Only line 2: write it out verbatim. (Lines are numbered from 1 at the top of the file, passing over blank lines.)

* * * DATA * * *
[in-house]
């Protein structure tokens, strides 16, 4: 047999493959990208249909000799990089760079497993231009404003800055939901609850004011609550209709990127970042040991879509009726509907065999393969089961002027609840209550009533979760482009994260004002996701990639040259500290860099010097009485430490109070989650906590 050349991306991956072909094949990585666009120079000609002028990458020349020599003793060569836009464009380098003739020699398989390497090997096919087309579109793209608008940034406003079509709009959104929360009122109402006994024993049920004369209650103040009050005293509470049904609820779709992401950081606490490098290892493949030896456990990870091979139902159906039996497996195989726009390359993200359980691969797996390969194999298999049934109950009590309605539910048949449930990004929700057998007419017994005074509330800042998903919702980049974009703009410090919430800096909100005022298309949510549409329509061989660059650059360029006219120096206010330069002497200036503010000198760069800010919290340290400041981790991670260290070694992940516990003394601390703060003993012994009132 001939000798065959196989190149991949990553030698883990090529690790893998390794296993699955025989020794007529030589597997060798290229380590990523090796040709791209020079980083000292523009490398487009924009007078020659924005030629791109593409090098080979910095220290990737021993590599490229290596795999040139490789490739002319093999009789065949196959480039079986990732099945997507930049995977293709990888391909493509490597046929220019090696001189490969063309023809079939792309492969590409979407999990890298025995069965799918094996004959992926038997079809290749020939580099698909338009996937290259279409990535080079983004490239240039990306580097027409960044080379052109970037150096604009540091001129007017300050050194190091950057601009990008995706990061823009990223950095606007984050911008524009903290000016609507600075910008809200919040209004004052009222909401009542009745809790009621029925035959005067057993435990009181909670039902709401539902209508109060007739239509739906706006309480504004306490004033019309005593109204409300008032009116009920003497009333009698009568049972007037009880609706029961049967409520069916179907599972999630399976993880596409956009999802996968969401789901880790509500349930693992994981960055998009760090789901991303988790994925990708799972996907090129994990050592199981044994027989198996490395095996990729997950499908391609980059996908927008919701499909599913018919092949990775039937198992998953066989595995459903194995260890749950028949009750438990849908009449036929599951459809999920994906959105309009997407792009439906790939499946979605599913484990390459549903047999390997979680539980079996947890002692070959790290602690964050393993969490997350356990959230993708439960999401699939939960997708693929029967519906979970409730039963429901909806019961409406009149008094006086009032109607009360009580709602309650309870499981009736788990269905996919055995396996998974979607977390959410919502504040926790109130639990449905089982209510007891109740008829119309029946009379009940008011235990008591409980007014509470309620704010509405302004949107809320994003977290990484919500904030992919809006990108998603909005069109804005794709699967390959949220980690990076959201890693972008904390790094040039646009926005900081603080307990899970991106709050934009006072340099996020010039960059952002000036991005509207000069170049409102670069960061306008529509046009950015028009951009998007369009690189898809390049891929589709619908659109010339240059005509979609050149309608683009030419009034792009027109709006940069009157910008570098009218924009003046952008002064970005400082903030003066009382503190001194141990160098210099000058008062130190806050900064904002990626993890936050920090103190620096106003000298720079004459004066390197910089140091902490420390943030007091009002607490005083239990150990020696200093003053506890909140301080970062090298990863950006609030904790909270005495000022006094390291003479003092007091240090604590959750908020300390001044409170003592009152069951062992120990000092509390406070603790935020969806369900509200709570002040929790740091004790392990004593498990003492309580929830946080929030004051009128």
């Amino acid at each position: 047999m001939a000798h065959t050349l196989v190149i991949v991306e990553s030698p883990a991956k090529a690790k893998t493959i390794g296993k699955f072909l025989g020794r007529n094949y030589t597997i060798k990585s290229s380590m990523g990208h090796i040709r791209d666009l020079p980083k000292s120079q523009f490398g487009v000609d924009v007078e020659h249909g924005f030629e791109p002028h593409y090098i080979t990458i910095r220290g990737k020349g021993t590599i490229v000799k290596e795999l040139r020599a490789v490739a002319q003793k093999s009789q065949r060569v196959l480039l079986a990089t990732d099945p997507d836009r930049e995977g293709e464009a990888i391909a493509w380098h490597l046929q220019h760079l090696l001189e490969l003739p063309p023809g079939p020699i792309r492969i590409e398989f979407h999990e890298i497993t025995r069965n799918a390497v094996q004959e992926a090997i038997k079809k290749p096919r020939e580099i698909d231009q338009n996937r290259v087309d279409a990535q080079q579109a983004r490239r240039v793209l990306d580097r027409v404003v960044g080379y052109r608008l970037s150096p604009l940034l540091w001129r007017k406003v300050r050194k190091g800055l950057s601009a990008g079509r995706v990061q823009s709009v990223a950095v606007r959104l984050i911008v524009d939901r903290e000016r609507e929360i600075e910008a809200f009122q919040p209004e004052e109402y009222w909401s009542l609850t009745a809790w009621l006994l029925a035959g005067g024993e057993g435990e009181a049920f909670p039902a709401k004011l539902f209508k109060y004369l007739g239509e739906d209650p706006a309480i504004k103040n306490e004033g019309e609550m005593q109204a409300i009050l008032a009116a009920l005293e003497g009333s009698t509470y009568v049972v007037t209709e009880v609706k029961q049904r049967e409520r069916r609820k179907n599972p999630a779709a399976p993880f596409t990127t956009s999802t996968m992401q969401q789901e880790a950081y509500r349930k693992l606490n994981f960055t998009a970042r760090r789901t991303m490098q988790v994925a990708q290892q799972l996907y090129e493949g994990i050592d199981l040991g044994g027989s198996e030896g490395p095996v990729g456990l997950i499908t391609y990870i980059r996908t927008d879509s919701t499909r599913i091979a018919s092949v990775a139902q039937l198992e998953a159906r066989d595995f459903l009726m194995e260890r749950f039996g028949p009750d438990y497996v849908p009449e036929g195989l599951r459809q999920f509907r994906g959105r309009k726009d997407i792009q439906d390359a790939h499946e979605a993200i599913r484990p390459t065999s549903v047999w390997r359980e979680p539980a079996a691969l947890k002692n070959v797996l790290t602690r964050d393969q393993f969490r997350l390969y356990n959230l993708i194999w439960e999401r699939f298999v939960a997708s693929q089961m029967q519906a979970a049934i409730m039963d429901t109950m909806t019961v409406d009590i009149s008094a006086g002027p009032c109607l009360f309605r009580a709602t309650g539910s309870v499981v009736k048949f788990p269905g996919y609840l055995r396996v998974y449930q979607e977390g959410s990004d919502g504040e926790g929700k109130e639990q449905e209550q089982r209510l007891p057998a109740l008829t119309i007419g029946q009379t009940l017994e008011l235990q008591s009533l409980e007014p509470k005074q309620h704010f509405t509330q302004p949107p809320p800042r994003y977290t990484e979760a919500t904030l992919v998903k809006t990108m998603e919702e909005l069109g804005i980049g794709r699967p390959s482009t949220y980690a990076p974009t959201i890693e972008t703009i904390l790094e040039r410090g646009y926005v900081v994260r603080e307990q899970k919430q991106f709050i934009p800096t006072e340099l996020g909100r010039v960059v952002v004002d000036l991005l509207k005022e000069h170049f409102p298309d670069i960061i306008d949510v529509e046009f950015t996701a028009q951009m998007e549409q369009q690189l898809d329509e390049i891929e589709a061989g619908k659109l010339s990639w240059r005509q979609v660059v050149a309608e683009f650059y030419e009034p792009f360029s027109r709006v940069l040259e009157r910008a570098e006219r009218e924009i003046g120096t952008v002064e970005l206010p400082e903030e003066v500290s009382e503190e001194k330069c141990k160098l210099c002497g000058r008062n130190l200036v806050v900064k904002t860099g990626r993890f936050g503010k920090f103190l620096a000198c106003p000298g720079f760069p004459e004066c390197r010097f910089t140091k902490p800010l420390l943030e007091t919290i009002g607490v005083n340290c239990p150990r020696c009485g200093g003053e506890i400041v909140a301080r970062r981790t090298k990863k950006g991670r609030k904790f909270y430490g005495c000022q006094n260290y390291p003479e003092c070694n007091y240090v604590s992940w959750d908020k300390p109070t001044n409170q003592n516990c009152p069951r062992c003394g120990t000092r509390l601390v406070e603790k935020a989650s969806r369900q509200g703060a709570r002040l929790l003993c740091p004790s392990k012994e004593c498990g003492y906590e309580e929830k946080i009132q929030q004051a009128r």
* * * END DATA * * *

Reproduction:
């Protein structure tokens, strides 16, 4: 047999493959990208249909000799990089760079497993231009404003800055939901609850004011609550209709990127970042040991879509009726509907065999393969089961002027609840209550009533979760482009994260004002996701990639040259500290860099010097009485430490109070989650906590 050349991306991956072909094949990585666009120079000609002028990458020349020599003793060569836009464009380098003739020699398989390497090997096919087309579109793209608008940034406003079509709009959104929360009122109402006994024993049920004369209650103040009050005293509470049904609820779709992401950081606490490098290892493949030896456990990870091979139902159906039996497996195989726009390359993200359980691969797996390969194999298999049934109950009590309605539910048949449930990004929700057998007419017994005074509330800042998903919702980049974009703009410090919430800096909100005022298309949510549409329509061989660059650059360029006219120096206010330069002497200036503010000198760069800010919290340290400041981790991670260290070694992940516990003394601390703060003993012994009132 001939000798065959196989190149991949990553030698883990090529690790893998390794296993699955025989020794007529030589597997060798290229380590990523090796040709791209020079980083000292523009490398487009924009007078020659924005030629791109593409090098080979910095220290990737021993590599490229290596795999040139490789490739002319093999009789065949196959480039079986990732099945997507930049995977293709990888391909493509490597046929220019090696001189490969063309023809079939792309492969590409979407999990890298025995069965799918094996004959992926038997079809290749020939580099698909338009996937290259279409990535080079983004490239240039990306580097027409960044080379052109970037150096604009540091001129007017300050050194190091950057601009990008995706990061823009990223950095606007984050911008524009903290000016609507600075910008809200919040209004004052009222909401009542009745809790009621029925035959005067057993435990009181909670039902709401539902209508109060007739239509739906706006309480504004306490004033019309005593109204409300008032009116009920003497009333009698009568049972007037009880609706029961049967409520069916179907599972999630399976993880596409956009999802996968969401789901880790509500349930693992994981960055998009760090789901991303988790994925990708799972996907090129994990050592199981044994027989198996490395095996990729997950499908391609980059996908927008919701499909599913018919092949990775039937198992998953066989595995459903194995260890749950028949009750438990849908009449036929599951459809999920994906959105309009997407792009439906790939499946979605599913484990390459549903047999390997979680539980079996947890002692070959790290602690964050393993969490997350356990959230993708439960999401699939939960997708693929029967519906979970409730039963429901909806019961409406009149008094006086009032109607009360009580709602309650309870499981009736788990269905996919055995396996998974979607977390959410919502504040926790109130639990449905089982209510007891109740008829119309029946009379009940008011235990008591409980007014509470309620704010509405302004949107809320994003977290990484919500904030992919809006990108998603909005069109804005794709699967390959949220980690990076959201890693972008904390790094040039646009926005900081603080307990899970991106709050934009006072340099996020010039960059952002000036991005509207000069170049409102670069960061306008529509046009950015028009951009998007369009690189898809390049891929589709619908659109010339240059005509979609050149309608683009030419009034792009027109709006940069009157910008570098009218924009003046952008002064970005400082903030003066009382503190001194141990160098210099000058008062130190806050900064904002990626993890936050920090103190620096106003000298720079004459004066390197910089140091902490420390943030007091009002607490005083239990150990020696200093003053506890909140301080970062090298990863950006609030904790909270005495000022006094390291003479003092007091240090604590959750908020300390001044409170003592009152069951062992120990000092509390406070603790935020969806369900509200709570002040929790740091004790392990004593498990003492309580929830946080929030004051009128």